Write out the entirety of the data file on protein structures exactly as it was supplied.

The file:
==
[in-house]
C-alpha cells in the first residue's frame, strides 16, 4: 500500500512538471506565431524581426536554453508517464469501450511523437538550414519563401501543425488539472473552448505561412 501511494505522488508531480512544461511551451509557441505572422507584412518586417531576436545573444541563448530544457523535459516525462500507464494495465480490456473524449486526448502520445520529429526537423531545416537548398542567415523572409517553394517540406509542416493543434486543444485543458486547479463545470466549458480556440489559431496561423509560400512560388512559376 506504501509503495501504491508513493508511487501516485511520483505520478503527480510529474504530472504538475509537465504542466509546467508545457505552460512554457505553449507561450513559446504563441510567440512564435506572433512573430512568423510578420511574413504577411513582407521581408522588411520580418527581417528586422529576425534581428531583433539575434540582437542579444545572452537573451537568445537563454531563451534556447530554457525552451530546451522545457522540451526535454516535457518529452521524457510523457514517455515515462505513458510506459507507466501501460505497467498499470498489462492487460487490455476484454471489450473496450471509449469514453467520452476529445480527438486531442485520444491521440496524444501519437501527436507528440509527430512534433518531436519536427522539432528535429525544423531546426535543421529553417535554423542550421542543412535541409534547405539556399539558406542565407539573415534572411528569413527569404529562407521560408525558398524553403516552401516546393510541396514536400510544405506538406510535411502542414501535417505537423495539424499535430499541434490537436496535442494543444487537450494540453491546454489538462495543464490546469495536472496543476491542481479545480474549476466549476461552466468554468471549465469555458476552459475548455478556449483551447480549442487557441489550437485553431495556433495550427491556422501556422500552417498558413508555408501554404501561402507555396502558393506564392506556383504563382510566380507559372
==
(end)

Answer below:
[in-house]
C-alpha cells in the first residue's frame, strides 16, 4: 500500500512538471506565431524581426536554453508517464469501450511523437538550414519563401501543425488539472473552448505561412 501511494505522488508531480512544461511551451509557441505572422507584412518586417531576436545573444541563448530544457523535459516525462500507464494495465480490456473524449486526448502520445520529429526537423531545416537548398542567415523572409517553394517540406509542416493543434486543444485543458486547479463545470466549458480556440489559431496561423509560400512560388512559376 506504501509503495501504491508513493508511487501516485511520483505520478503527480510529474504530472504538475509537465504542466509546467508545457505552460512554457505553449507561450513559446504563441510567440512564435506572433512573430512568423510578420511574413504577411513582407521581408522588411520580418527581417528586422529576425534581428531583433539575434540582437542579444545572452537573451537568445537563454531563451534556447530554457525552451530546451522545457522540451526535454516535457518529452521524457510523457514517455515515462505513458510506459507507466501501460505497467498499470498489462492487460487490455476484454471489450473496450471509449469514453467520452476529445480527438486531442485520444491521440496524444501519437501527436507528440509527430512534433518531436519536427522539432528535429525544423531546426535543421529553417535554423542550421542543412535541409534547405539556399539558406542565407539573415534572411528569413527569404529562407521560408525558398524553403516552401516546393510541396514536400510544405506538406510535411502542414501535417505537423495539424499535430499541434490537436496535442494543444487537450494540453491546454489538462495543464490546469495536472496543476491542481479545480474549476466549476461552466468554468471549465469555458476552459475548455478556449483551447480549442487557441489550437485553431495556433495550427491556422501556422500552417498558413508555408501554404501561402507555396502558393506564392506556383504563382510566380507559372